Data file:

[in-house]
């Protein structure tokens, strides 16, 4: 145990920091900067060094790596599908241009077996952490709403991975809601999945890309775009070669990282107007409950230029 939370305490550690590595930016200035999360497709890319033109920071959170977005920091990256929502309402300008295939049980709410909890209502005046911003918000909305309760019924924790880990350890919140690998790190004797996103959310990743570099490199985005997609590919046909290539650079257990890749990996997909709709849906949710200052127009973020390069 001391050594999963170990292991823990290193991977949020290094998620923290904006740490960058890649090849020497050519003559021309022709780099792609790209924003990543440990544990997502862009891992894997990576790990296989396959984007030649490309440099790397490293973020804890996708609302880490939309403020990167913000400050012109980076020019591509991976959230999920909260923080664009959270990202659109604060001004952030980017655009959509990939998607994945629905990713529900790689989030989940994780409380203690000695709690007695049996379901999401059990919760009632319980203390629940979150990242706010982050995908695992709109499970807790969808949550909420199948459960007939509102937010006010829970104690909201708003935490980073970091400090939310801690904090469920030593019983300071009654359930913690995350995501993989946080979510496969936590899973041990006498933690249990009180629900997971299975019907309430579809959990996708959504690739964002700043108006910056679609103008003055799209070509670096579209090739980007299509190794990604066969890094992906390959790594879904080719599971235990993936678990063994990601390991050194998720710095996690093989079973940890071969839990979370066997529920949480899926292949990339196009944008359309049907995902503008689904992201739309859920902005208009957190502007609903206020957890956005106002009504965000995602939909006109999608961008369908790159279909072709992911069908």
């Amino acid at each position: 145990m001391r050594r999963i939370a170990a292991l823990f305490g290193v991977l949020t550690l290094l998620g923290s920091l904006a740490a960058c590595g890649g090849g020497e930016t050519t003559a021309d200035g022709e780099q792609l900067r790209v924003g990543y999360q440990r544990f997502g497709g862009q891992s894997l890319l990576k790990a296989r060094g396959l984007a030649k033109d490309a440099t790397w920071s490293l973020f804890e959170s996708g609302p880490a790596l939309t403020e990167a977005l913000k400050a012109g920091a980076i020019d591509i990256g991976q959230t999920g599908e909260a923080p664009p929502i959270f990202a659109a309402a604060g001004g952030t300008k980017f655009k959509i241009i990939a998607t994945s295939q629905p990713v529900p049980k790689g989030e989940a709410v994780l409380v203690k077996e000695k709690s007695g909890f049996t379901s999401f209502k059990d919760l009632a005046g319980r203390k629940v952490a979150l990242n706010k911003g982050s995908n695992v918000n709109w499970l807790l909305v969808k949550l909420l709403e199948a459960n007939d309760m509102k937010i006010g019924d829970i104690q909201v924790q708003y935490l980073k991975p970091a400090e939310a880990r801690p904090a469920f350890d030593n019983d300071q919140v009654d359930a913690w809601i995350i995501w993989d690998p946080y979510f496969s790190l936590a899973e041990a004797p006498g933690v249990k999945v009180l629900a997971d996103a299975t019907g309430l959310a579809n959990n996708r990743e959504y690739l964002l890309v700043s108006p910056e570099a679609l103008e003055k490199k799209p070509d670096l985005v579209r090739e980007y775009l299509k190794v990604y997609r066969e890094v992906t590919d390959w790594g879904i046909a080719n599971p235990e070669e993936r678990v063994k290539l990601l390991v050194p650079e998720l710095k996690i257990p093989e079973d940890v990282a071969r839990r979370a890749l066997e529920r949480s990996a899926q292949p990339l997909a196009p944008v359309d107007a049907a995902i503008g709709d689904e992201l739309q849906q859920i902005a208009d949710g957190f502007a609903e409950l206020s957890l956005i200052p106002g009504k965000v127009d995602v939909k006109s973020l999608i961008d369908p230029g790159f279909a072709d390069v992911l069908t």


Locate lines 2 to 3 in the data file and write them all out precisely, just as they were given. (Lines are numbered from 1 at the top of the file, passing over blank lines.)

């Protein structure tokens, strides 16, 4: 145990920091900067060094790596599908241009077996952490709403991975809601999945890309775009070669990282107007409950230029 939370305490550690590595930016200035999360497709890319033109920071959170977005920091990256929502309402300008295939049980709410909890209502005046911003918000909305309760019924924790880990350890919140690998790190004797996103959310990743570099490199985005997609590919046909290539650079257990890749990996997909709709849906949710200052127009973020390069 001391050594999963170990292991823990290193991977949020290094998620923290904006740490960058890649090849020497050519003559021309022709780099792609790209924003990543440990544990997502862009891992894997990576790990296989396959984007030649490309440099790397490293973020804890996708609302880490939309403020990167913000400050012109980076020019591509991976959230999920909260923080664009959270990202659109604060001004952030980017655009959509990939998607994945629905990713529900790689989030989940994780409380203690000695709690007695049996379901999401059990919760009632319980203390629940979150990242706010982050995908695992709109499970807790969808949550909420199948459960007939509102937010006010829970104690909201708003935490980073970091400090939310801690904090469920030593019983300071009654359930913690995350995501993989946080979510496969936590899973041990006498933690249990009180629900997971299975019907309430579809959990996708959504690739964002700043108006910056679609103008003055799209070509670096579209090739980007299509190794990604066969890094992906390959790594879904080719599971235990993936678990063994990601390991050194998720710095996690093989079973940890071969839990979370066997529920949480899926292949990339196009944008359309049907995902503008689904992201739309859920902005208009957190502007609903206020957890956005106002009504965000995602939909006109999608961008369908790159279909072709992911069908």
């Amino acid at each position: 145990m001391r050594r999963i939370a170990a292991l823990f305490g290193v991977l949020t550690l290094l998620g923290s920091l904006a740490a960058c590595g890649g090849g020497e930016t050519t003559a021309d200035g022709e780099q792609l900067r790209v924003g990543y999360q440990r544990f997502g497709g862009q891992s894997l890319l990576k790990a296989r060094g396959l984007a030649k033109d490309a440099t790397w920071s490293l973020f804890e959170s996708g609302p880490a790596l939309t403020e990167a977005l913000k400050a012109g920091a980076i020019d591509i990256g991976q959230t999920g599908e909260a923080p664009p929502i959270f990202a659109a309402a604060g001004g952030t300008k980017f655009k959509i241009i990939a998607t994945s295939q629905p990713v529900p049980k790689g989030e989940a709410v994780l409380v203690k077996e000695k709690s007695g909890f049996t379901s999401f209502k059990d919760l009632a005046g319980r203390k629940v952490a979150l990242n706010k911003g982050s995908n695992v918000n709109w499970l807790l909305v969808k949550l909420l709403e199948a459960n007939d309760m509102k937010i006010g019924d829970i104690q909201v924790q708003y935490l980073k991975p970091a400090e939310a880990r801690p904090a469920f350890d030593n019983d300071q919140v009654d359930a913690w809601i995350i995501w993989d690998p946080y979510f496969s790190l936590a899973e041990a004797p006498g933690v249990k999945v009180l629900a997971d996103a299975t019907g309430l959310a579809n959990n996708r990743e959504y690739l964002l890309v700043s108006p910056e570099a679609l103008e003055k490199k799209p070509d670096l985005v579209r090739e980007y775009l299509k190794v990604y997609r066969e890094v992906t590919d390959w790594g879904i046909a080719n599971p235990e070669e993936r678990v063994k290539l990601l390991v050194p650079e998720l710095k996690i257990p093989e079973d940890v990282a071969r839990r979370a890749l066997e529920r949480s990996a899926q292949p990339l997909a196009p944008v359309d107007a049907a995902i503008g709709d689904e992201l739309q849906q859920i902005a208009d949710g957190f502007a609903e409950l206020s957890l956005i200052p106002g009504k965000v127009d995602v939909k006109s973020l999608i961008d369908p230029g790159f279909a072709d390069v992911l069908t």